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Old 05-02-2021, 02:57 PM   #1
business_kid
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Right To Repair? ROTFL


I find news items like This_One funny, because that was specifically what I did.

Back in the 1970s,1980s, & into the 1990s, the majority of Industrial Electronics boards were repairable, with through-hole components. Designs were modular, and a market in Service Exchange Boards was envisaged. Nobody thought that anyone would be successful repairing a board he had hardly seen before. But that was what I did until 2006, aided and abetted by some smart specialised diagnostic hardware, magnification and a highly sensitive 'seat of the pants' approach.

By the 1990s, consumer electronics were un-repairable and have only gotten worse. Some reasons are
  • All devices are now Surface mount, and the same device is sold in smaller and smaller packages. So large scale SMT is also obsolete.
  • You have to be able to get parts fast in small quantities for a repair to be viable. They are not available.
  • The range of available devices has mushroomed, but component suppliers have dwindled due to shrinking demand. They only buy what turns over rapidly.
  • Cost has plummeted. If a replacement pcb didn't cost at least 200, any repair was marginal.
  • High complexity (e.g.pc motherboards) also make repairs non viable as there's too much to check.
  • The software component (firmware, software, VHDL) of any device is understandably never divulged. How to reprogram?
  • Usually manufacturers don't even keep spare hardware components for themselves, but use up stock.
  • Integration has mushroomed, with devices having their own inbuilt computers running them. So you can check inputs and outputs, but it tells you very little about whether a device works. Previously, it told you everything.
  • These large surface mounted chips we see everywhere can only be soldered in wave solder machines, and not desoldered. You have to put ≅250C on a pin to de-solder it, but the junction it's connected to melts at ≅150C

So it's funny to see that 15 years too late for me, this right to repair movement has started. Funny because people are finally getting fed up with manufacturers deciding what you can and can't do with their products. But funny also, because if Big Tech actually gave out the parts to repair your circuit boards, you'd need a manufacturing plant and a fresh pcb to fit them. Hand tools (Like I used) are no longer up to the job. And buying parts to order in unit quantities was always very expensive. I presume some compromise will be arrived at anyhow. But the market wants small, and small ≠ repairable.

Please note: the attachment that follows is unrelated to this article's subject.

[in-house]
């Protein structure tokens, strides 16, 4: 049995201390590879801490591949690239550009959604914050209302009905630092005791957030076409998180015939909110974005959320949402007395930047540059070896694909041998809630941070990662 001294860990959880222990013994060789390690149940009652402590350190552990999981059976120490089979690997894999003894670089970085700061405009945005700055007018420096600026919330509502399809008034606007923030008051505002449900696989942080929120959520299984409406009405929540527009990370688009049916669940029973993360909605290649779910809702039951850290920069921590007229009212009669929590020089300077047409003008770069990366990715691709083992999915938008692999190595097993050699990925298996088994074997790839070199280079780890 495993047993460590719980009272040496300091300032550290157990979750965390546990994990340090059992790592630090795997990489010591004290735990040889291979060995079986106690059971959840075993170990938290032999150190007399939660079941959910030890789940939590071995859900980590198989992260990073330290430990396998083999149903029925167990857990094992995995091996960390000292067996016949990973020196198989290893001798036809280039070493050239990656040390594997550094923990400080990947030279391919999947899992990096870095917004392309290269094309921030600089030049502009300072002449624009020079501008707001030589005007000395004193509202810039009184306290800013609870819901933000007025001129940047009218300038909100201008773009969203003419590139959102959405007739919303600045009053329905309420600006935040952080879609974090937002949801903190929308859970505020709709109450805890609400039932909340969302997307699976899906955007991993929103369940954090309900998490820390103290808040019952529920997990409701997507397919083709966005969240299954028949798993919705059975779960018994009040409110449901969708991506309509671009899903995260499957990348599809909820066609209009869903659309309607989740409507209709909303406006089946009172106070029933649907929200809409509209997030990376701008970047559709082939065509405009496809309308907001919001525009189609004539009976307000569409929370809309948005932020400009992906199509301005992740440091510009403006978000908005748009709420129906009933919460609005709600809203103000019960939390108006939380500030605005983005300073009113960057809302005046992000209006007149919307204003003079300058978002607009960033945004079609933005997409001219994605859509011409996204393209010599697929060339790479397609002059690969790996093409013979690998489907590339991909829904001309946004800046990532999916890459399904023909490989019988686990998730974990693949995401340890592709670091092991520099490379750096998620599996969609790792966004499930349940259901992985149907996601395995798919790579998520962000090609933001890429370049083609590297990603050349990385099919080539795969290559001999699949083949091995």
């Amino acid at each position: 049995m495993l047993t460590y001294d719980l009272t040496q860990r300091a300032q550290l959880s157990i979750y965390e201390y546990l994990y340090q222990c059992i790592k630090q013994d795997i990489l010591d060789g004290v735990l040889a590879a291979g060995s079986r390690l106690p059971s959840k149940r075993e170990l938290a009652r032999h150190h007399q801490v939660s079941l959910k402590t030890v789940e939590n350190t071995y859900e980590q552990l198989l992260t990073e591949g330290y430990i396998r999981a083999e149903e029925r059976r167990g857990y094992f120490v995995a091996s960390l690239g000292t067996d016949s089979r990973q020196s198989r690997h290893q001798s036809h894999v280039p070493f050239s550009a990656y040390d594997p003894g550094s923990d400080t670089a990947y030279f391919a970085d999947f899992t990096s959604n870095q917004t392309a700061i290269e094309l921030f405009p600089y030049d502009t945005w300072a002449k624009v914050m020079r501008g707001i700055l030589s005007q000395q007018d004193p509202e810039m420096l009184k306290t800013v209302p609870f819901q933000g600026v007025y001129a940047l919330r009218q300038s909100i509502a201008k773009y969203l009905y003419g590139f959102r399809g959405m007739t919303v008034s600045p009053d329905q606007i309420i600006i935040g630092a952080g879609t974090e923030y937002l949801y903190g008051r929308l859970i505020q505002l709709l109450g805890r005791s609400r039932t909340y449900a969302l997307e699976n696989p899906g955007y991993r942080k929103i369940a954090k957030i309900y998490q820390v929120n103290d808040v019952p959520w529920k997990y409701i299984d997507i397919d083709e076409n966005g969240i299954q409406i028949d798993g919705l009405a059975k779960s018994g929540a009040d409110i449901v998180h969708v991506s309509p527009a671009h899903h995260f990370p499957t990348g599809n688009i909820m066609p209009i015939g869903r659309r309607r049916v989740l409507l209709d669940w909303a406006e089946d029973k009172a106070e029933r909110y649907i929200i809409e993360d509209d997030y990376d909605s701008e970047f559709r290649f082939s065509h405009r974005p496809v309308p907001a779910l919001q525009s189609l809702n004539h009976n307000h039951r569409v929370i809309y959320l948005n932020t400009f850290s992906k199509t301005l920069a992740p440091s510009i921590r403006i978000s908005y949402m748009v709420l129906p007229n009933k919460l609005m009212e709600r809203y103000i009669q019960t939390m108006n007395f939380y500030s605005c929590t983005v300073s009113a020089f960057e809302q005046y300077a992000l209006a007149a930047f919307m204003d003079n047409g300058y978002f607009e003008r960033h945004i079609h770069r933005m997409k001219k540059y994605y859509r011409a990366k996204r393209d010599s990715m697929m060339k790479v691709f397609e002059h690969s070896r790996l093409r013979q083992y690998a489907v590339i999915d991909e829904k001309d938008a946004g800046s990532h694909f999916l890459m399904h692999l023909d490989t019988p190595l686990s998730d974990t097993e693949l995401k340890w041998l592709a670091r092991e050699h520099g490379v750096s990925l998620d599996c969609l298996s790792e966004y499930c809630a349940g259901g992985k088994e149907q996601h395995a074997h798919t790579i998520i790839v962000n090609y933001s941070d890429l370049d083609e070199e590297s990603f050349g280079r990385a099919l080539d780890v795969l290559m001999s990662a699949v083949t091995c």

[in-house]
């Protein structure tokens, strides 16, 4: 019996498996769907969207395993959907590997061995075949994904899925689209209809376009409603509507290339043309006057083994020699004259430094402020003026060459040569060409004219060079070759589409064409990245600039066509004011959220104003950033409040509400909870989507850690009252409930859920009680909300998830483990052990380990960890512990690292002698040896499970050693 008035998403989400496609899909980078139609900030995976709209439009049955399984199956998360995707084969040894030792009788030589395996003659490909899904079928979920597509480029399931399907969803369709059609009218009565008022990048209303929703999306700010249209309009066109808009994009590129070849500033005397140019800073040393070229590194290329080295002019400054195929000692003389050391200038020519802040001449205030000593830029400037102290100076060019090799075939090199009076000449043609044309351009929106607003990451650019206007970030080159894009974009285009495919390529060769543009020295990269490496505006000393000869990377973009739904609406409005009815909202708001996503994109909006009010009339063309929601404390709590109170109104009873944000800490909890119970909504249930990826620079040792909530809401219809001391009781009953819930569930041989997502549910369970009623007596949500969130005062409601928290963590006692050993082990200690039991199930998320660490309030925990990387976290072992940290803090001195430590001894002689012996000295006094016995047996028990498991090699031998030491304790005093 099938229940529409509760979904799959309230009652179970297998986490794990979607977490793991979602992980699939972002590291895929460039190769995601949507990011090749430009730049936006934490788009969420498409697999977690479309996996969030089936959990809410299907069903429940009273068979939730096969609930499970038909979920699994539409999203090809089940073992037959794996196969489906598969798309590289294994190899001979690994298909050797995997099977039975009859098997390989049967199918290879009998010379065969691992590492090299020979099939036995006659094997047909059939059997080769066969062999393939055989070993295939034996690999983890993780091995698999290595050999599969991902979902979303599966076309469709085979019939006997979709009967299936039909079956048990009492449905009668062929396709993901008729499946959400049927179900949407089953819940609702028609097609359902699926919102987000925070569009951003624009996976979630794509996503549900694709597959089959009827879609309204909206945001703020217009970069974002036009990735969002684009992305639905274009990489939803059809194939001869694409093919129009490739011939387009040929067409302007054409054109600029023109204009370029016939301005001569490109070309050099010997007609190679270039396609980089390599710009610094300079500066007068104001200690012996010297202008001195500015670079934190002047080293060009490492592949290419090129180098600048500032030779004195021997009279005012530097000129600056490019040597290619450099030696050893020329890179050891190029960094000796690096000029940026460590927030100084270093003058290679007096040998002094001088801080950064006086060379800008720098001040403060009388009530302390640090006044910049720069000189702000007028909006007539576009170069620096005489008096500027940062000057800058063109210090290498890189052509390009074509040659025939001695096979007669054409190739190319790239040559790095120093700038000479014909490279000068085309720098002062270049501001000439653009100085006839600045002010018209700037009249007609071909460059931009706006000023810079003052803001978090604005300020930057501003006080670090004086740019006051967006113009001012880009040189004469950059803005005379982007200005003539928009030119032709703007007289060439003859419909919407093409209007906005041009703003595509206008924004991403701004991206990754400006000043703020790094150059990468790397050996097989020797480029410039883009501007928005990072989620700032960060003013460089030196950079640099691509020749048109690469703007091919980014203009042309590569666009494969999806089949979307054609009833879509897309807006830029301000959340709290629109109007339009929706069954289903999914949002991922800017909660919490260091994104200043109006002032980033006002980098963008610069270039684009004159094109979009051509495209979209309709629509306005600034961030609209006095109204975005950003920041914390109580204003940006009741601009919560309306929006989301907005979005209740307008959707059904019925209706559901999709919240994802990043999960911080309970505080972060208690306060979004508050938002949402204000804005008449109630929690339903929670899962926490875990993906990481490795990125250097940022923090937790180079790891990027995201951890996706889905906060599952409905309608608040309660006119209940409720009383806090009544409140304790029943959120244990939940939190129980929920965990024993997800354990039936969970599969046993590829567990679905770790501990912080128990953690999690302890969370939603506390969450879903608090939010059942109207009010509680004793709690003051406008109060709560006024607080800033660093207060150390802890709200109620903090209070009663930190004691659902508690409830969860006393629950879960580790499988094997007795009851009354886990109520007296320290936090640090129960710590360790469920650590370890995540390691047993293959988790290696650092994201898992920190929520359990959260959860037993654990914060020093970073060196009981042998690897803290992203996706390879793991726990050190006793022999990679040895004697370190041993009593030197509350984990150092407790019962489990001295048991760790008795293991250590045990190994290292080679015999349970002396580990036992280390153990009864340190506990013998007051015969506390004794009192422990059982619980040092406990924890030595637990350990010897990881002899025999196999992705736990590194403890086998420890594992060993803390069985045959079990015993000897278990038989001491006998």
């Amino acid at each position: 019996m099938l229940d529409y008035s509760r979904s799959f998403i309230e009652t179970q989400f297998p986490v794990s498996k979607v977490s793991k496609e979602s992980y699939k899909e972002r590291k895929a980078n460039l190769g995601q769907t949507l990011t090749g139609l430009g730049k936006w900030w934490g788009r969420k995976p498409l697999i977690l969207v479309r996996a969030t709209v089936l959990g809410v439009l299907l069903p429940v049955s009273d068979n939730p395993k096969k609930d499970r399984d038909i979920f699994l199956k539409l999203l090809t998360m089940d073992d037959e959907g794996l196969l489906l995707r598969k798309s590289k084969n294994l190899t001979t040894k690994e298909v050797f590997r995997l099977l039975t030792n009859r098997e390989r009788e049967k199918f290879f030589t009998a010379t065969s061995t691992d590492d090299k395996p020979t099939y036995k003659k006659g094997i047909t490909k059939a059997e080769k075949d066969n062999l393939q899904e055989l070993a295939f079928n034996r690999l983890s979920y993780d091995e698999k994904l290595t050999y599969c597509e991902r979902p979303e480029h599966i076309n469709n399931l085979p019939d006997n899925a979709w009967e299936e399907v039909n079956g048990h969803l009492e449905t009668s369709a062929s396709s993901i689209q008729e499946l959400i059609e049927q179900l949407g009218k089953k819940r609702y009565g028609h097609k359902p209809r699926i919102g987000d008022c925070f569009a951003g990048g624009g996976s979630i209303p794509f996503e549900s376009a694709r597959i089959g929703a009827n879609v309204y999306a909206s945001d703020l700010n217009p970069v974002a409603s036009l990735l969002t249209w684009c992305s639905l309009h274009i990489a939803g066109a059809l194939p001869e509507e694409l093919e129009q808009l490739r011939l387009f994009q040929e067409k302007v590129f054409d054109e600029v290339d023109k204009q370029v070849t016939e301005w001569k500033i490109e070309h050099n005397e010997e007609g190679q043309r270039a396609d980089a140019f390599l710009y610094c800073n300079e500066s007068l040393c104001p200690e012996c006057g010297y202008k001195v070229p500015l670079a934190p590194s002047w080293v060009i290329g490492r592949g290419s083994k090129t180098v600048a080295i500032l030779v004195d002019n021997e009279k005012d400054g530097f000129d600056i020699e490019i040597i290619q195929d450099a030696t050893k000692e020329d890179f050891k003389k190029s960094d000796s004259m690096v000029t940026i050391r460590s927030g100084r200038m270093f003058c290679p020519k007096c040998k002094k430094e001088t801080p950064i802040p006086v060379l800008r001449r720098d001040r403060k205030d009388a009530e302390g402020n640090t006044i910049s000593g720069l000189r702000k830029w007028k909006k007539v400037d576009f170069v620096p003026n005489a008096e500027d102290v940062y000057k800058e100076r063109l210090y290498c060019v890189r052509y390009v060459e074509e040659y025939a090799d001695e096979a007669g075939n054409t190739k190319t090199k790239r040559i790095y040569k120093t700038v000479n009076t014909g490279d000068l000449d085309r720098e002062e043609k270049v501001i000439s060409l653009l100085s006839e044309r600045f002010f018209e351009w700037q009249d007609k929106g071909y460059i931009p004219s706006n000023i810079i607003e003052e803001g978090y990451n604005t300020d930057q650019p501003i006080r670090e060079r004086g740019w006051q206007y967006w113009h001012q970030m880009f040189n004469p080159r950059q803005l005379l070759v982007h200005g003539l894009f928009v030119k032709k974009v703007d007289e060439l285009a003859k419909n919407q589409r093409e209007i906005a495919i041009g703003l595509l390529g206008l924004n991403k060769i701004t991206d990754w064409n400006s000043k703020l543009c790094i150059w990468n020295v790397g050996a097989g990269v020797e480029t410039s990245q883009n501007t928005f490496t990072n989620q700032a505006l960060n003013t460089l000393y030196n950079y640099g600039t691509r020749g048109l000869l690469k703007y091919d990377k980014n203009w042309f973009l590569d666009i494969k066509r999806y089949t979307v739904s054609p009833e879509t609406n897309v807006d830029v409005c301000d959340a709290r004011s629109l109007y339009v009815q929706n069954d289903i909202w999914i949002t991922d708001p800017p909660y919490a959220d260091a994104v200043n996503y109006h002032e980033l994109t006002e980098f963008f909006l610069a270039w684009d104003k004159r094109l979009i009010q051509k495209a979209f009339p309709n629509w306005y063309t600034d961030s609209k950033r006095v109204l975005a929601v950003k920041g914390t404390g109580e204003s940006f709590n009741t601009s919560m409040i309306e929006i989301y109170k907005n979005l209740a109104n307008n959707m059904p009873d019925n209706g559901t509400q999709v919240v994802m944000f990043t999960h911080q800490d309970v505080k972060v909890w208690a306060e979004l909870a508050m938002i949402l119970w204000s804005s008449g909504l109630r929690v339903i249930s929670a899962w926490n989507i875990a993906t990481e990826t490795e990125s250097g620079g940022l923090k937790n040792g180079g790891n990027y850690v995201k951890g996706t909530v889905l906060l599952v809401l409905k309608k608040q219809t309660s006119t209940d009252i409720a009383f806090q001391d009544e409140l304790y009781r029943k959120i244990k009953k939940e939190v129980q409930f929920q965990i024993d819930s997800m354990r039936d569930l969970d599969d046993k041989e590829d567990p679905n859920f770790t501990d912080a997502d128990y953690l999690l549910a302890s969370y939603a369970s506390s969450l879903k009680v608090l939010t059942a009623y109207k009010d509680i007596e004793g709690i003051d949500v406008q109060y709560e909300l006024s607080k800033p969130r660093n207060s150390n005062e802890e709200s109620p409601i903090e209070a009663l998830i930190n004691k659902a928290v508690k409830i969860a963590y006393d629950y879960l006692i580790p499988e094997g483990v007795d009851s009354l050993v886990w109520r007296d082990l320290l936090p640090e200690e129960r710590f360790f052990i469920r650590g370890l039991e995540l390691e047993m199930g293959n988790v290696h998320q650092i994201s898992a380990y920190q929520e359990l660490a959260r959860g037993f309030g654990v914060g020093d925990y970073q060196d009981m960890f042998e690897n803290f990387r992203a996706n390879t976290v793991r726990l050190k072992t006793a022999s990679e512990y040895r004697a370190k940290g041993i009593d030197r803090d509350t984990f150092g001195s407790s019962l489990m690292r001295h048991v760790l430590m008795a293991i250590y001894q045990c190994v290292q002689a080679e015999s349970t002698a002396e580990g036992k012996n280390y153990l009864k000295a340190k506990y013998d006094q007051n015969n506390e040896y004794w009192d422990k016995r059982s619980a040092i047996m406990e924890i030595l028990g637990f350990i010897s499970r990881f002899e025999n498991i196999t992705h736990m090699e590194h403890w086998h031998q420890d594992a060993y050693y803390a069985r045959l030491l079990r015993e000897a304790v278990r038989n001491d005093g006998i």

Old 05-02-2021, 07:18 PM   #2
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In the field of electronics, it is indeed true that fewer and fewer devices can be repaired (or, perhaps more accurately, repaired economically). Heck, you can't even replace your cell phone battery any more unless you are a tech with your own repair lab.

The issue is larger that electronics though. For just one example, John Deere is making it difficult for farmers to repair their own farm equipment, and some of those things cost several hundred thousand USD.

Last edited by frankbell; 05-02-2021 at 07:21 PM.
 
Old 05-03-2021, 01:47 AM   #3
ondoho
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Quote:
Originally Posted by business_kid View Post
I find news items like This_One funny, because that was specifically what I did.
Of course! And of course even more "repairability" would be better. But it rightly points out that
 
Old 05-03-2021, 04:33 AM   #4
business_kid
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Quote:
Originally Posted by frankbell View Post
In the field of electronics, it is indeed true that fewer and fewer devices can be repaired (or, perhaps more accurately, repaired economically). Heck, you can't even replace your cell phone battery any more unless you are a tech with your own repair lab.

The issue is larger that electronics though. For just one example, John Deere is making it difficult for farmers to repair their own farm equipment, and some of those things cost several hundred thousand USD.
John Deere are not the only ones. Near the end of my business, I remember walking into one guy selling tractors. He told me that when a tractor fails, they go to it, with axle stands, a laptop, and a mobile. The tractor goes up on the axle stands. The repair man plugs the laptop in & phones Germany, from where a techie runs a test routine. He could run it through the gears, brake, reverse, steer etc. Once he diagnosed the fault, appropriate spares would be dispatched from Germany (mechanical or electronic).
 
Old 05-03-2021, 04:49 AM   #5
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Quote:
Originally Posted by business_kid View Post
So it's funny to see that 15 years too late for me, this right to repair movement has started. Funny because people are finally getting fed up with manufacturers deciding what you can and can't do with their products.
Well, technically, the right to repair has always been around and (in the US) it was even enshrined in law as the Magnuson-Moss Act as P.L. 93-637 federal law (15 U.S.C. 2301 et seq.) from 1975. It's not a new thing. It "just" needs confirmation as most people around now have forgotten it or, indeed, never learned of it. There could also a little about it which could be clarified in the context of today's products which are a nasty mixture of hardware and software.

Either way, there's a lot that can be repaired even if it is small. Though sometimes you need the right equipment and in that case, with repairable equipment, it would be possible to take it to a local shop. Batteries, SSDs, chargers, screens, etc. fall in that area easily. Larger stuff, such as farm equipment does too.

So I would not scoff.